I always imagine who else sees the shards of glass and the dancing flames. The one that burns my soul and singes my heart.
As the tiny droplets of rain slide down my window pane, I stare weakly at the red arrow going downhill, my work performance was dropping badly and I was becoming more of a recluse! I wondered deeply, with my pillow pressed to my chest “Which kyn wahala be this?”. It was 12:47pm already, and I hadn’t gotten out of bed all day. Tick tick tick, the hand of the wall clock kept moving. It couldn’t even pause a bit just so I could clear my head. Then my eyes caught it, the big picture frame of me on my convocation ceremony wearing the brightest smile and a little smeared makeup hanging at the top left corner of my room. Yeah, that picture has every right to put a smile on my face. I missed those years, first class graduate of Economics, Covenant University. My father couldn’t be more proud. I got a job with some really sleek salary, soon a car, could life get any better? Don’t think too far, because it did. Sosanya Olamide fell in love. Yes, LOVE. I’m trying to find the words to use just so you can understand how carelessly I fell, with everything I had, with everything I hoped to have, I just fell. Daddy had never really opposed to anything I said or suggested, he either agreed or changed it slightly. He never did kick against it completely. After all, I was his last child and second daughter. But I would always remember how adamant he was about me getting married to Osas.
“I know those people, Mide. He would do you no good”. I was too sure I was going to lose it if he said more of such insane words. I LOVED Osas, I was willing to disobey my father if that was what it took to show him how badly my soul ached to be paired with Osas’. My father wouldn’t have any of it and my mother was mad. The issue of my relationship with “that boy” crept into the fabric of my parent’s marriage and chewed it. They quarrelled and argued and it was world war III at home. My brothers begged, my sister wept, daddy wouldn’t budge. He just kept convincing us that there was something about him that would break me. Didn’t he know that I would love Osas to break me if that would make him love me more? Oh well, daddy couldn’t get it, love was way different in his time.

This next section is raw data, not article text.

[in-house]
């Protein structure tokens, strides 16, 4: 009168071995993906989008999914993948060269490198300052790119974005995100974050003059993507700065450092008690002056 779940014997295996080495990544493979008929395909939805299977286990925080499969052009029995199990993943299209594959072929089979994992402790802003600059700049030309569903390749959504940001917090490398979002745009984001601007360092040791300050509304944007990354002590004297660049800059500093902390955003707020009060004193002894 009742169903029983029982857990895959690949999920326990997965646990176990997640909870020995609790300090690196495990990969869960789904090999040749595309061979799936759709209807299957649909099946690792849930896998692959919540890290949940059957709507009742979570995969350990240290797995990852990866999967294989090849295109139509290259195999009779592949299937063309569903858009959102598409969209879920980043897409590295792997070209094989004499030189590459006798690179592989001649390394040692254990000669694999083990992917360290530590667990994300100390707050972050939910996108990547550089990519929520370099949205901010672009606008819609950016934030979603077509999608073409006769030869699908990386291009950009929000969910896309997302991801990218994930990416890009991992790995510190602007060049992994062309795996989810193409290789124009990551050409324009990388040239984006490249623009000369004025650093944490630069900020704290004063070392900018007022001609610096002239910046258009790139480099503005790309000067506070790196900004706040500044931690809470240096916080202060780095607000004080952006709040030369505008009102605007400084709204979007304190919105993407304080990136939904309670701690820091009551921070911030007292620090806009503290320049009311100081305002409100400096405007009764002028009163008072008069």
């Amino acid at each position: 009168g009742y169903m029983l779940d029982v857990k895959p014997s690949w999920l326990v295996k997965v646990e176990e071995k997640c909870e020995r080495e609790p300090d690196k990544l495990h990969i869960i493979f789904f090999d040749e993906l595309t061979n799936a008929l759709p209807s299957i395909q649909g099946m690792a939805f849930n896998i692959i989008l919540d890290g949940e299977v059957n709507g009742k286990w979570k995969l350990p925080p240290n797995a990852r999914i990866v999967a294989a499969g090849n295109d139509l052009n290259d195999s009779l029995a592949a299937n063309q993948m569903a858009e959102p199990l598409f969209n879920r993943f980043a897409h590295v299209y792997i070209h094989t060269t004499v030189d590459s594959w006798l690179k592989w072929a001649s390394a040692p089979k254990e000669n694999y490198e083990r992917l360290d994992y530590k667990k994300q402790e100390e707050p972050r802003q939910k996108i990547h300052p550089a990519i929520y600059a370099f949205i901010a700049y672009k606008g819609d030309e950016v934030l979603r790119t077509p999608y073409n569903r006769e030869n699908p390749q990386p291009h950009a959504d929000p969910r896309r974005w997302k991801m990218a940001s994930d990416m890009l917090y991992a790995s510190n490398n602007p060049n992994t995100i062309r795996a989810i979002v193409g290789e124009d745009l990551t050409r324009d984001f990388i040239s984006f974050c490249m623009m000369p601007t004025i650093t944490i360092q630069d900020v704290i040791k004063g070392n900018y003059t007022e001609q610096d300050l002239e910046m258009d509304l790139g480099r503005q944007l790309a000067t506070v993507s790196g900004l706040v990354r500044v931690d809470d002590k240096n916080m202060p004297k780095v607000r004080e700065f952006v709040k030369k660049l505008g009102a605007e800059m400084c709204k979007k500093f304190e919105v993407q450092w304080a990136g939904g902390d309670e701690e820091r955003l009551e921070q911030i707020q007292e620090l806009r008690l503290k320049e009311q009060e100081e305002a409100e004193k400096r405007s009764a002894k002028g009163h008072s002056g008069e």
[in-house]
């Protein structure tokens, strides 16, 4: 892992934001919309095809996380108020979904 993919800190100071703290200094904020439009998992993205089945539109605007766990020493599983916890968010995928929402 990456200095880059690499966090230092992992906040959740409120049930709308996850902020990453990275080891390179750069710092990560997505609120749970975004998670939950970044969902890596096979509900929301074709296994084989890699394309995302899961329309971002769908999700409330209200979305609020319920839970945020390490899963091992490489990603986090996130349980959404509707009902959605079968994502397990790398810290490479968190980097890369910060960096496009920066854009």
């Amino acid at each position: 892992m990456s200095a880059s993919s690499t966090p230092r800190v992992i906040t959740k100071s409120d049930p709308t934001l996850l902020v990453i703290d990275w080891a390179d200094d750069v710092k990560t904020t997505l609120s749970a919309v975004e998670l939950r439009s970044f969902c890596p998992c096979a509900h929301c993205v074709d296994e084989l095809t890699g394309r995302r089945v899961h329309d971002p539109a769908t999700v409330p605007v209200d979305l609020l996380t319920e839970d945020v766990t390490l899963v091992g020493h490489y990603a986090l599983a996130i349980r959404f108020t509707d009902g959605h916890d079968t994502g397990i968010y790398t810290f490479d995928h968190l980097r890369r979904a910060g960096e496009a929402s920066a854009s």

His parents met mine after six months and mum adored everything about them. Her “Edo in-laws” were her new favourite discussion. Dad had settled into the relationship, a little. But each time, he would pull me aside and say “Oko mi, if you ever notice something about him that you don’t like or want to live with, leave him alone. A broken engagement is better than a broken marriage” Sure, he was trying to look out for me, I got that message right. We had our traditional wedding, and the pastor joined us in church weeks after. It was the wedding of the month. I was the bride of the century, I was the happiest person alive. My new life was ready to amaze me.
Osas and I didn’t want children just yet. We wanted the world to ourselves first, and we had it. Dad surely had a big whoop. Osas soon became his best friend, the guy he would talk about politics with, he wasn’t really a sports person, but Osas had a way of drawing him to tennis. I can’t shout, my life was too perfect! April 3rd 2017, Osas had hit a business idea that would up our level forever. I can still see him talking too much like a little child about it. He went down to Port Harcourt from Abuja to secure who this business partners were. The outcome was fantastic and I joined him on the next trip. Proud wife of the soon to be CEO, AfriSoft IT company. We all had dinner, discussed a lot of opportunities for the business. Everything was so wonderful, until we had a flat tire. Osas was taking me to a restaurant when the tire started to deflate and forcefully came off the car. Till date, I still see the vision of my husband, my lover bleeding from his head surrounded by glass and fire. If somehow, daddy got a sign that Osas would die on me really quick, I would have backed out, saved myself the pain, the agony, the images that can never stop coming back. How I see him walk into the house everyday, how I can’t even go on a road trip anymore because I’m too afraid to die, how I lose my breath every time I try to sleep, medications are not medicine for a ruptured soul. Now it’s 12:59am, and I’m sitting alone on my bed, with tears streaming down my cheeks, a six-month old baby in my belly, and wondering who else sees the shards of glass and the dancing flames.